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Immorality Play 

Measure for Measure, a tale of girlie boys

Thursday, Nov 17 2005
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Photo by John TramperFor the first time since its triumphant production of Twelfth Night two seasons ago, Shakespeare’s Globe Theatre of London is back at UCLA with a must-see staging of Measure for Measure that wanders into a modern interpretation, despite the company’s trademark respect for tradition. Mark Rylance, the Globe’s artistic director and star, plays Duke Vincentio in an enchanting, chin-scratching, befuddled interpretation that has words slipping from speeches like sardines through a hole in a net, that is until Rylance gazes up and finds the wherewithal to adjust the netting and pull the speech back together. And so the man is engaged in a constant struggle to finish his sentences, as though caught in the crossfire between lucidity and oblivion. The performance is so marbled with humor and pathos, it turns Duke Vincentio into the play’s central character, rather than the duke’s demonic deputy, Angelo — played by Liam Brennan with the monochromatic, steely resolve of some Scottish Calvinist.At play’s start, the duke expresses concern that he’s allowed immorality to push too far beyond the laws regulating it. To solve the problem, he announces his departure from Vienna, turning over the reins of power to stern Angelo, whose first act as moral enforcer is to order the execution of one Claudio (David Sturzaker) for fornicating out of wedlock. (This crime, or sin, is one that Angelo had also committed.) By our standards, and probably Elizabethan standards as well (given the play’s sympathies), Angelo’s order to hang Claudio is excessive, particularly since Claudio is so devoted to his pregnant girlfriend (David Hartley — all roles are played by men, as in Elizabethan tradition), as is she to him. And the only reason they haven’t yet wed has to do with a dowry. To read Steven Leigh Morris' accompanying story "Who's That Bard?" click here. Compounding Angelo’s hypocrisy is his sexual harassment of Claudio’s sister, Isabella (Edward Hogg) — a nun, no less — with whom he barters to exchange her sexual favors for Claudio’s freedom. Meanwhile, Duke Vincentio observes his deputy’s shenanigans while disguised as a friar and, as that friar, intervenes to set wrongs right. The play is a comedy, albeit a macabre and often terrifying one, and the clash of styles between the macabre, the farce and the fury at Angelo’s spiteful duplicity render Measure for Measure a more than 400-year-old headache for any self-respecting director. John Dove, here named “Master of Play” in the company’s “original practices” nomenclature (the directing profession wasn’t legitimated in the 16th century), sets a giddy tone early: Along with the vivacious live musical accompaniment on period instruments and Jennifer Tiramani’s ravishing Elizabethan costumes, the shackled prisoner Claudio enters doing a jig with his guards. That doesn’t solve the problem of clashing styles, but it does at least temper how the unfolding horrors of Angelo’s Richard III–liketyranny melt into the kind of happy resolution that recalls A Midsummer Night’s Dream. Amid exquisite craftsmanship, the production’s most notable aspect is its stateliness, despite flourishes of levity. In the 90-minute first half, I didn’t see anybody running. (Later, with the threat of heads rolling, Dove allowed a few mad dashes across the stage.) In the scenes where Hogg’s stoic Isabella, all rectitude and ice, implored Angelo for her brother’s life, the conflict was like that between two cougars slowly circling, spines erect, softly hissing at each other with eloquent speeches. Hanging above them were a hundred flickering flames from half a dozen chandeliers. I imagined, for a moment, that I was in church, or heaven. I don’t know what this play means to the British in the 21st century beyond some generalized cautionary tale of zealous piety, but here it speaks to a considerably more literal, American circumstance. No, it’s not about the hypocrisy of war-dodging leaders sending other people’s children into battle on the cheap, then crowing about patriotism. Angelo’s hypocrisy is more specific — that of executing a man for a crime that Angelo himself had committed. We’ve seen waves of such twisted malice both in the White House and across the nation, committed by the so-called gay Republican mafia, who vociferously oppose civil rights for gay people, which includes: Armstrong Williams, the syndicated gay-bashing columnist, and former CNN contributor, who was forced to settle a gay sex harassment suit for an undisclosed sum; San Gabriel Valley Congressman David Dreier, who votes consistently against gay rights; Jeff Guckert, a.k.a. James Gannon, the bogus “journalist” and gay prostitute who trumpeted the White House agenda; and now, bringing back memories of Roy Cohn, speculation is swirling around Ken Mehlman, chairman of the Republican National Committee who ran George W. Bush’s 2004 election campaign on an anti-gay platform, and Karl Rove, who, if you believe the Internet chatter, was recently sighted entering a leather boys’ orgy at a five-star Washington, D.C., hotel.With no motive other than historical veracity, Dove’s production hits this nail on the head: Here’s brooding Angelo fondling Isabella-in-drag under the cloak of authority, while her brother’s life hangs in the balance. Maybe it’s just the sight of all those men with power wearing billowy black pantaloons. On Angelo’s, white devil’s pitchforks are stitched into the sides. You can see them in the scene before he gets caught and sentenced.Rove should have such luck. MEASURE FOR MEASURE by WILLIAM SHAKESPEARE | Presented by SHAKESPEARE’S GLOBE THEATRE OF LONDON and UCLA LIVE INTERNATIONAL THEATER FESTIVAL | At UCLA, FREUD PLAYHOUSE | Thru Nov. 26 | (310) 825-2101 or www.uclalive.org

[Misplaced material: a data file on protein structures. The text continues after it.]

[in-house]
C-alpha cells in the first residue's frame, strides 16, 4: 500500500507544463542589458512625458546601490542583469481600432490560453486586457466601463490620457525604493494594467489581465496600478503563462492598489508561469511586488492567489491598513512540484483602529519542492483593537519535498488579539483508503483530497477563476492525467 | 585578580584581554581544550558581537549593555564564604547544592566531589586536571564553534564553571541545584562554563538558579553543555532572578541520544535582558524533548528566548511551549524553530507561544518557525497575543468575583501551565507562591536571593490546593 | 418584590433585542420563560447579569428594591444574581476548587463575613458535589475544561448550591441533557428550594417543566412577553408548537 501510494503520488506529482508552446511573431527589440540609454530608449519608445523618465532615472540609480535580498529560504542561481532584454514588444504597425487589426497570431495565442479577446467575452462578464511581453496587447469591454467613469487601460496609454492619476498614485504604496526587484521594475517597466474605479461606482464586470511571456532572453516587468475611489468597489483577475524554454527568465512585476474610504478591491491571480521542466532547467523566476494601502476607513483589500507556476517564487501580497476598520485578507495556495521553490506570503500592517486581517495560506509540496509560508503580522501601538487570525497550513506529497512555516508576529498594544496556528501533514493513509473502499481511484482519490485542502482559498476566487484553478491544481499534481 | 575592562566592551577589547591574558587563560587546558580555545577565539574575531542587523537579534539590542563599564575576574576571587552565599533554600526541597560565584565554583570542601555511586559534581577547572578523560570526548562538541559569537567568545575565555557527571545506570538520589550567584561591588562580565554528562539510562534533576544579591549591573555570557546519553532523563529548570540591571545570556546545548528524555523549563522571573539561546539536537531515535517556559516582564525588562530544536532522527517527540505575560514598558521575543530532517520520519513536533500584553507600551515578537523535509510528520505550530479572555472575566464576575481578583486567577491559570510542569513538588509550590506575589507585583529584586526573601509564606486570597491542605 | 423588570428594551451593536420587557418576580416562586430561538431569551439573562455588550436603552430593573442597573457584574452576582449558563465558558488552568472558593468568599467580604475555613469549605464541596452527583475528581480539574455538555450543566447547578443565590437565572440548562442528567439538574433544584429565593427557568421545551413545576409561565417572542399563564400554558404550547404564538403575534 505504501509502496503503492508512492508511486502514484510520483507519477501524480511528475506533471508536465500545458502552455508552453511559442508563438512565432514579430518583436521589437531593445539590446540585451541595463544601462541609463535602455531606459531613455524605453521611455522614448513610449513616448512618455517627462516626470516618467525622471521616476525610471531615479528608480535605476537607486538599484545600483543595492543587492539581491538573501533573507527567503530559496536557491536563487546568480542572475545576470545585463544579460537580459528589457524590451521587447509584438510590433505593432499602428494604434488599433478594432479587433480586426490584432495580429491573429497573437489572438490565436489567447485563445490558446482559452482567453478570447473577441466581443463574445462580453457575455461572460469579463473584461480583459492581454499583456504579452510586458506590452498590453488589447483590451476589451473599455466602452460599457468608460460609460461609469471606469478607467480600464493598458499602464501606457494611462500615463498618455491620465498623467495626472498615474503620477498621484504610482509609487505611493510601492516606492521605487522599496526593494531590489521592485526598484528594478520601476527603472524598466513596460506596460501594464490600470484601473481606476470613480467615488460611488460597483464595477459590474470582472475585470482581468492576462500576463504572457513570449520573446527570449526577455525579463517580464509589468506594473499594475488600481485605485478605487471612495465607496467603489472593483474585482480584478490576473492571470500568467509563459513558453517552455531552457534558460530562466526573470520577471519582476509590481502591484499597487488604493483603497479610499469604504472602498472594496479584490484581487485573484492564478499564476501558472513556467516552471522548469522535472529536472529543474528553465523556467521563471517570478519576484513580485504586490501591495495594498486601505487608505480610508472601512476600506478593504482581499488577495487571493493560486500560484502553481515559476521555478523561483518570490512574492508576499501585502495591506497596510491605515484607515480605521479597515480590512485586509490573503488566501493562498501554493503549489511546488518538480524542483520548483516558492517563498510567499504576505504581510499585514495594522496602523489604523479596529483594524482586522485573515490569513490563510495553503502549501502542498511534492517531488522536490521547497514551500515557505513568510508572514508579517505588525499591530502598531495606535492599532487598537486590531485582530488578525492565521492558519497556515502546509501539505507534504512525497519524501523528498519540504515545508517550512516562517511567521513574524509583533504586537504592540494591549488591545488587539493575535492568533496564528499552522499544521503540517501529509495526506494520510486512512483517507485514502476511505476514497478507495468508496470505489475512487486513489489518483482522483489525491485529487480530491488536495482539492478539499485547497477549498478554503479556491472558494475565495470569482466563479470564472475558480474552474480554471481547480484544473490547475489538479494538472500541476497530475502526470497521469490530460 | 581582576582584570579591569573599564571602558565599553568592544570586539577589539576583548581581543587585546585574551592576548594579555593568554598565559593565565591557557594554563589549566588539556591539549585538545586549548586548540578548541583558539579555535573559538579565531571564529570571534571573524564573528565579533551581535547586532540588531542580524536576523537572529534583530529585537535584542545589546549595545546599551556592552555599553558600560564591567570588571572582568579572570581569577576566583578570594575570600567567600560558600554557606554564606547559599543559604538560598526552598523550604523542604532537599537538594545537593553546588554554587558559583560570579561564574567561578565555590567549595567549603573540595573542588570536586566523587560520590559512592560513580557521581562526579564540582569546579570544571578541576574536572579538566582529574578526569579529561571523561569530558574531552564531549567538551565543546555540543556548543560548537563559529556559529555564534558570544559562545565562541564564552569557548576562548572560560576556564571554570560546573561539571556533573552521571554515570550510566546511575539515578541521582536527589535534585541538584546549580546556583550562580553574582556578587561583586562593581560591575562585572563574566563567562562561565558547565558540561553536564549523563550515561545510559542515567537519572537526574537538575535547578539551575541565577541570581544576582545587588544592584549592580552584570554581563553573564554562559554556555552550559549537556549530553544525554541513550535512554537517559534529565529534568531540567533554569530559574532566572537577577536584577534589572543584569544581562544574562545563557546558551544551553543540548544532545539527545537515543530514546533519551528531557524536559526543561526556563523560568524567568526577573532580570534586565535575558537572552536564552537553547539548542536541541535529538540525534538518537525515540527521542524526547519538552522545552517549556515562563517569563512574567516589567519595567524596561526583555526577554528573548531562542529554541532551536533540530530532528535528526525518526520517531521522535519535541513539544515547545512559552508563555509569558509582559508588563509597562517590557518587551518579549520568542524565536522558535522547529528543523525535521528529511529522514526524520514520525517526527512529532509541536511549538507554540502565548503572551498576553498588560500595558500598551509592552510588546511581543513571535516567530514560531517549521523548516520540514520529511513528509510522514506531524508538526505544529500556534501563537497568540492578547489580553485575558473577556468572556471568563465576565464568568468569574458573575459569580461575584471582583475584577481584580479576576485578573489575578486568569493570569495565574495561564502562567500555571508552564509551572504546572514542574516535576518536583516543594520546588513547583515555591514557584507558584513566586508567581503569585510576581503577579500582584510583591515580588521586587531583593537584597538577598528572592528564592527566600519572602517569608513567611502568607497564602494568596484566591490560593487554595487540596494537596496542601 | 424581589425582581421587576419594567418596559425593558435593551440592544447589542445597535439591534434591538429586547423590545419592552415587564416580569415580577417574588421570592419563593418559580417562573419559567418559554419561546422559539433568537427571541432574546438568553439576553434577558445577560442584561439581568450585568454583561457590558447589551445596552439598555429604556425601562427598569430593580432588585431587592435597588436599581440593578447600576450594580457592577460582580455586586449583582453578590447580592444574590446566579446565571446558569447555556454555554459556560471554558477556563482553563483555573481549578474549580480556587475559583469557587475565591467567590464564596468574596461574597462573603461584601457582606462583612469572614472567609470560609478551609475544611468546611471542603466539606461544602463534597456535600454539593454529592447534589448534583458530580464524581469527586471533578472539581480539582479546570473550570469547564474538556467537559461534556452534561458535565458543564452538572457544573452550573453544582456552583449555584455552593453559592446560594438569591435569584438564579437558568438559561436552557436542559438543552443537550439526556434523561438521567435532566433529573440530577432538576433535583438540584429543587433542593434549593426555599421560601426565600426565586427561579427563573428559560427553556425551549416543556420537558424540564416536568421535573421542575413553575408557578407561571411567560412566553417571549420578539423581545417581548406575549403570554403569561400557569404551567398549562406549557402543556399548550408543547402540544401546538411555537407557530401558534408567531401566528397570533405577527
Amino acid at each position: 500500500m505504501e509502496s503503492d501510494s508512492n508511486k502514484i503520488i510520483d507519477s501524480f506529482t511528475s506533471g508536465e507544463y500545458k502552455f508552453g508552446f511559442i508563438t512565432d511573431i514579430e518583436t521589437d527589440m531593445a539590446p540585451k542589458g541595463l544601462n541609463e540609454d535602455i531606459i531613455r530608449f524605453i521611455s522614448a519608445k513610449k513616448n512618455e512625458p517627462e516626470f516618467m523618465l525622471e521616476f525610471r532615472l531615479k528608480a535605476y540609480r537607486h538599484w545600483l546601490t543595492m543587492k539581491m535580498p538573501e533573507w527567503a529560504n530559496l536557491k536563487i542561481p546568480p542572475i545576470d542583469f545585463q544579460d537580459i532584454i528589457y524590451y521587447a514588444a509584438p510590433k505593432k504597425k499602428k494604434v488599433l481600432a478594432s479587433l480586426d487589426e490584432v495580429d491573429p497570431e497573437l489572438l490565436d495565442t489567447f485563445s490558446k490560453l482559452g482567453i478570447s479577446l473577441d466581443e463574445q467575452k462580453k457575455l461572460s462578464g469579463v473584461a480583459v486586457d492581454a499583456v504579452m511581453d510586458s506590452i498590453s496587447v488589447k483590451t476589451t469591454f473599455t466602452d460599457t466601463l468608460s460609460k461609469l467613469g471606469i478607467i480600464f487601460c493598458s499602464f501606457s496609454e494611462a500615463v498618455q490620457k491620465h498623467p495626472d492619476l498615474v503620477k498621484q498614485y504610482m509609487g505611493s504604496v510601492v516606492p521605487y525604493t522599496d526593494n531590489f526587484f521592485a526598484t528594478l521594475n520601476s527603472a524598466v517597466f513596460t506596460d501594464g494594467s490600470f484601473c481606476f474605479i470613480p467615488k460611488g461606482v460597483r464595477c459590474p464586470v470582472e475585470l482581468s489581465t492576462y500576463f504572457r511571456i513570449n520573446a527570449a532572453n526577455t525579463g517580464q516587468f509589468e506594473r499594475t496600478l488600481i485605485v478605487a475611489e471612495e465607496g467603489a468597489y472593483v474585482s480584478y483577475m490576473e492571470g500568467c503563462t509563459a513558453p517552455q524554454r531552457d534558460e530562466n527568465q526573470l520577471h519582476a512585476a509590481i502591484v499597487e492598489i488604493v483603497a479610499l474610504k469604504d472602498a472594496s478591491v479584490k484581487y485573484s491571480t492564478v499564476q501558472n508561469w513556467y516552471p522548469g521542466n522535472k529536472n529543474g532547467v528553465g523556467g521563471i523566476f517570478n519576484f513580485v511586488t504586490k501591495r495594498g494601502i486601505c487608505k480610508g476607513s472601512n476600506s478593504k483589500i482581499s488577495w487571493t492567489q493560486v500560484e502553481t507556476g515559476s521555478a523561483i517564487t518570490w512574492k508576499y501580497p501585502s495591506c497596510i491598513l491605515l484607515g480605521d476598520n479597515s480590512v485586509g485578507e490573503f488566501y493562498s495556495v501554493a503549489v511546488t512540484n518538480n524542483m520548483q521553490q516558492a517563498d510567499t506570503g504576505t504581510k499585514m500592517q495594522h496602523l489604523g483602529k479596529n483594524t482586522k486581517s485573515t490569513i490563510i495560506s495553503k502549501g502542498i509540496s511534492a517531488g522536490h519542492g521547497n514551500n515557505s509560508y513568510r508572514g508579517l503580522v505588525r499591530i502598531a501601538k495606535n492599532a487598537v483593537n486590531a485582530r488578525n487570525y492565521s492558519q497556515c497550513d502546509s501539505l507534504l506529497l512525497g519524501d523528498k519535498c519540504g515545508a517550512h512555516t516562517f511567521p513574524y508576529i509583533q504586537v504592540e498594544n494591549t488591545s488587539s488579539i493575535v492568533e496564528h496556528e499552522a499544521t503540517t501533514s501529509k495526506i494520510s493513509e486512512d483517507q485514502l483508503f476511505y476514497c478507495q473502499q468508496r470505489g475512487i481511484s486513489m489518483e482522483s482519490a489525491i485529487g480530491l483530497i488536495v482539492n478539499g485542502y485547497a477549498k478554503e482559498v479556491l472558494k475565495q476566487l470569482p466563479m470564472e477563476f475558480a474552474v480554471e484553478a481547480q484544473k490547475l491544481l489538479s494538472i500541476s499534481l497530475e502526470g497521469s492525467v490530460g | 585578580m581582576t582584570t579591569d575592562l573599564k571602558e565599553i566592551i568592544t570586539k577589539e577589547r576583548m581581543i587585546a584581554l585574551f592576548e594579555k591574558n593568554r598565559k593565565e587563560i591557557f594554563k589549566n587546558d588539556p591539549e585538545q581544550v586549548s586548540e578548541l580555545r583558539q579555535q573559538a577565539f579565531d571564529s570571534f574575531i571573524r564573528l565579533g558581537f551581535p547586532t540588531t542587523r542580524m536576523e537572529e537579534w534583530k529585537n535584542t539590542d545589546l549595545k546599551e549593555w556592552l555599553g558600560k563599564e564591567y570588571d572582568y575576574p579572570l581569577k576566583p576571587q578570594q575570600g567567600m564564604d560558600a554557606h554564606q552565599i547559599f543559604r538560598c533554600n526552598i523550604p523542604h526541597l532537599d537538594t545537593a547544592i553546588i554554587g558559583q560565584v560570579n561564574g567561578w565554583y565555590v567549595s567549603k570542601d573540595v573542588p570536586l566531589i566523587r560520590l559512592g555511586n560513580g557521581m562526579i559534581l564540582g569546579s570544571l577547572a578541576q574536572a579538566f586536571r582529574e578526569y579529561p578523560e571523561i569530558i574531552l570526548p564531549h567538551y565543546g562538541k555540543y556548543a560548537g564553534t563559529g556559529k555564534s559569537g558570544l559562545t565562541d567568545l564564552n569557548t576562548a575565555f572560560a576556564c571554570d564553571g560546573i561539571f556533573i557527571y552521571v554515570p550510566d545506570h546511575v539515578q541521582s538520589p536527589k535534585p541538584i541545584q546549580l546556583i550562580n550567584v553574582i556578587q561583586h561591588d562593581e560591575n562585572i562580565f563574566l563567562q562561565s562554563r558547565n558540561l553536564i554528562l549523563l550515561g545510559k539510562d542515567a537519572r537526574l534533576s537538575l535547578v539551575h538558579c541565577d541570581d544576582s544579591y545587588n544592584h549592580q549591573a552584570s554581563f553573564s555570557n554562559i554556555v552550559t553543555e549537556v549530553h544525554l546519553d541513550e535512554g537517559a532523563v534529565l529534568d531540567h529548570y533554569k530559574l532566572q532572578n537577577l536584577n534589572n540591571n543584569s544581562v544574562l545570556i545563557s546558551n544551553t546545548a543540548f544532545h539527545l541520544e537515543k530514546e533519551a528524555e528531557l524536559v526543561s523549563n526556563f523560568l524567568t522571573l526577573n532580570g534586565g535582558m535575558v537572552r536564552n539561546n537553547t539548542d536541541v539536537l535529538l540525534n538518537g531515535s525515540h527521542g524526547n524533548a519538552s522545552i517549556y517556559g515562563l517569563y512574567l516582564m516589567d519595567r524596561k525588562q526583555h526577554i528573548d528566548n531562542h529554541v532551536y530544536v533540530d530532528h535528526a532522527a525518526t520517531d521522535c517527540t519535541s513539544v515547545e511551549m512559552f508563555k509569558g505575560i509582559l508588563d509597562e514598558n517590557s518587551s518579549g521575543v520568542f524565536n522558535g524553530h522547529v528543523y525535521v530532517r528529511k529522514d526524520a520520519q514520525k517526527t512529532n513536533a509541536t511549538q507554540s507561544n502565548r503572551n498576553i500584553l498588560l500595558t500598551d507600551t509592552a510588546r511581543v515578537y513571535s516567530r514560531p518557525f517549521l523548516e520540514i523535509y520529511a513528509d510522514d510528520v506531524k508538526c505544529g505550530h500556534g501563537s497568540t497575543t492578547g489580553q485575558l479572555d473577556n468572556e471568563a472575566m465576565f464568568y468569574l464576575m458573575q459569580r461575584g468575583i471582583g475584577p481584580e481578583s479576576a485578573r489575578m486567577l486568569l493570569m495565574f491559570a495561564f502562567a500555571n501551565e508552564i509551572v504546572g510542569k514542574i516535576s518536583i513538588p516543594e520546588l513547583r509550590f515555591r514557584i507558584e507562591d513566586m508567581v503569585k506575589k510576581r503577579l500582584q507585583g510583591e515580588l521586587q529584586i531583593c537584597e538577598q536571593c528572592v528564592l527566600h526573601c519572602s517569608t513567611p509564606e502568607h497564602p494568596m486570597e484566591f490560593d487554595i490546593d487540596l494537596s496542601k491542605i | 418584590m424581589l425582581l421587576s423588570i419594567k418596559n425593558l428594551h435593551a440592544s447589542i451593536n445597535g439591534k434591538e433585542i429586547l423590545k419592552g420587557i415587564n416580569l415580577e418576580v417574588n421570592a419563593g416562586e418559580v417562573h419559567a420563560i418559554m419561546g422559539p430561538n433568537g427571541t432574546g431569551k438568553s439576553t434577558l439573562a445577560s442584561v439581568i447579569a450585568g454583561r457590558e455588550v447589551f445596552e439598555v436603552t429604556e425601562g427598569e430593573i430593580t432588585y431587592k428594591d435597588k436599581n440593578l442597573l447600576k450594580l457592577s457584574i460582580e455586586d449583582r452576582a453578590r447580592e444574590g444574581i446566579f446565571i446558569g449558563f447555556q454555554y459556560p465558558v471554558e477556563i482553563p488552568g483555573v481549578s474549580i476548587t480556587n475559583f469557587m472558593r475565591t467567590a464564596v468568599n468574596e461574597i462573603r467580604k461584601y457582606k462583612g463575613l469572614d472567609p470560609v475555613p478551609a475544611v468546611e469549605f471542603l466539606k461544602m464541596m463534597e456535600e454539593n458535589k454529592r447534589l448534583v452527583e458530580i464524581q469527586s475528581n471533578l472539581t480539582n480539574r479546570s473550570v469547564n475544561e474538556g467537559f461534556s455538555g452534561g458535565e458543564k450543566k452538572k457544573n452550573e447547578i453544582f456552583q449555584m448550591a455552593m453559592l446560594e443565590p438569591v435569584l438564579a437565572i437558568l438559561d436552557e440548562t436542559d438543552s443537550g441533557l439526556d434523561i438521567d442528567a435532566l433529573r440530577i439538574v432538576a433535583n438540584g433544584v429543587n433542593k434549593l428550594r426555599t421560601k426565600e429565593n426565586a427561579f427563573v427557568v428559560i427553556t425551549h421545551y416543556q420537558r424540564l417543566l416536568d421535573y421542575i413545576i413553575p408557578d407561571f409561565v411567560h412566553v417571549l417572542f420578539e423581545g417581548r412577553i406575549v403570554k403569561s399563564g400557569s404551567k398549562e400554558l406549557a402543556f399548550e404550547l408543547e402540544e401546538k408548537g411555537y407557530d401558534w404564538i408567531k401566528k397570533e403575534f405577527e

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Reach the writer at smorris@laweekly.com